Hope! A direction! After asking the Montrose vet to prescribe B 12 injections, my husband, Tom, drove back to Montrose to get the B 12 so I could give it to Cinnamon in the camper without moving her. Cinnamon gradually improved over the next few days (which I attribute to being further away from receiving fluids and perhaps to the Pepcid—the B 12 can take a week or so, I understand). I also found a chewable multi-vitamin with iron that may also help her anemia. 
My heart leapt with joy when Cinnamon jumped down from the camper bed and walked over to Maddie’s bed to cuddle with her, licking Maddie’s head with a fury, the way she’s always done. She became more interactive with us again, and her purr returned. Her appetite seemed to return somewhat, but is variable. Yet her overall energy has changed, diminished from only a couple weeks ago. I know our time together is numbered, and for now I’m grateful we do not have to say our final good-bye yet. At times she seems so frail – at other moments she’s more herself. At night in our camper she lies next to my head and purrs.
“Your purr is music to my ears, my little Buddha,” I tell her. I pray I can hear her song for some years yet, knowing it may only be a matter of weeks or days, unless we can get her anemia turned around. 
Photos: Top left, Cinnamon in South Padre Island, 2-8-2010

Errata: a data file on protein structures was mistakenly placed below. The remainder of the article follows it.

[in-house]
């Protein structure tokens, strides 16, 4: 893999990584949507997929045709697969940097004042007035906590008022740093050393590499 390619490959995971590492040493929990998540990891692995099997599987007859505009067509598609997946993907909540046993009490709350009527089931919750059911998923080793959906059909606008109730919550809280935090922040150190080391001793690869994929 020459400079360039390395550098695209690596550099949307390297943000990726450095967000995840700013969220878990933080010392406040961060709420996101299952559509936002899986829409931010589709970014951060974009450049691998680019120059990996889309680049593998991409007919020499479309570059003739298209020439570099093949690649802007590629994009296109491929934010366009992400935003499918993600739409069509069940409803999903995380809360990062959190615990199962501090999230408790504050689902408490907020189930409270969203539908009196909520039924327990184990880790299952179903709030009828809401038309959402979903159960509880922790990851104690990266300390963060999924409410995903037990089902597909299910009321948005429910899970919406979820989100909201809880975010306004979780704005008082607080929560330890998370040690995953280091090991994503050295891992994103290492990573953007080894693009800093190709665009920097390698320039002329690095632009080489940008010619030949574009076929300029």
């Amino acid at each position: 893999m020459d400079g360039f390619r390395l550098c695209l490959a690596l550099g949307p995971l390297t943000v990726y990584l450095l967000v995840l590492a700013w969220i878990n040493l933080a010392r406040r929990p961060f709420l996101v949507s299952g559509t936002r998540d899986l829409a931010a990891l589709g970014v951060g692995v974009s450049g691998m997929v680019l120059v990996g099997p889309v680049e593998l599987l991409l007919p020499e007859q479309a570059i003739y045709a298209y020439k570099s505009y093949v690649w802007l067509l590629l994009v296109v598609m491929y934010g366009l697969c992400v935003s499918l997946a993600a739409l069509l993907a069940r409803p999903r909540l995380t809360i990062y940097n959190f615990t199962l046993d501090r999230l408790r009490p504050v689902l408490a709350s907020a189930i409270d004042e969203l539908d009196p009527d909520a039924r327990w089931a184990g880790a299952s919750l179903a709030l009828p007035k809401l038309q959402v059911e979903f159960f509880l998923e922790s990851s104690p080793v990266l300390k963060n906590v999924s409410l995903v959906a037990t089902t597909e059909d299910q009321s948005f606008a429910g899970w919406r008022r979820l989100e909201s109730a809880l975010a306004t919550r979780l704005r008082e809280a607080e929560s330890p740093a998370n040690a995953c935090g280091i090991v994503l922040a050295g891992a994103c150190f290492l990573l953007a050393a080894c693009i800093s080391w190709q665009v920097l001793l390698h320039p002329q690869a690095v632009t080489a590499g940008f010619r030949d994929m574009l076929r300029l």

2nd from top on right, outside camper door in Lake City, 7-10-2010 
                  3rd from top on left, in camper on sleeping bag, 7-8-2010
                Bottom center, in camper on my sleeping bag, 7-8-2010

Thank you all for your suggestions, offers of information, for caring.

Posted By:

Dawn Kairns  

Twitter: themaggiebook


Ingrid King said...

Oh Dawn, you know my heart goes out to you, and the tears are flowing as I'm writihg this.

I used to think fluids were the be all and end all to make sick cats feel better, but I've learned my lesson twice, and the hard way, with both Buckley and Amber. Sometimes, they can do more harm than good.

It seems to me that at Cinnamon's age, even knowing whether she has cancer for sure probably wouldn't change much in terms of what you do. Knowing what I know about you, I doubt that you'd put her through any kind of aggressive treatment. It sounds like you're doing what you can with supportive care, and the fact that she is more interactive and purring is such a good sign.

It's such a hard thing when our beloved companions get to the stage Cinnamon is at, but at the same time, it can be such a special time, as we appreciate each and every moment we have left with these precious companions. I'm sending you and Cinnamon (and Maddie and your husband, too) lots of love and light and keeping you in my thoughts and prayers.

Dawn Kairns, Author of MAGGIE said...

God bless you, Ingrid -- thank you so much for your supportive words,and your advice re: fluids. I really appreciate your take on that with your own personal experience with Buckley and Amber, and with your vet tech background. As you know, this is so, so hard...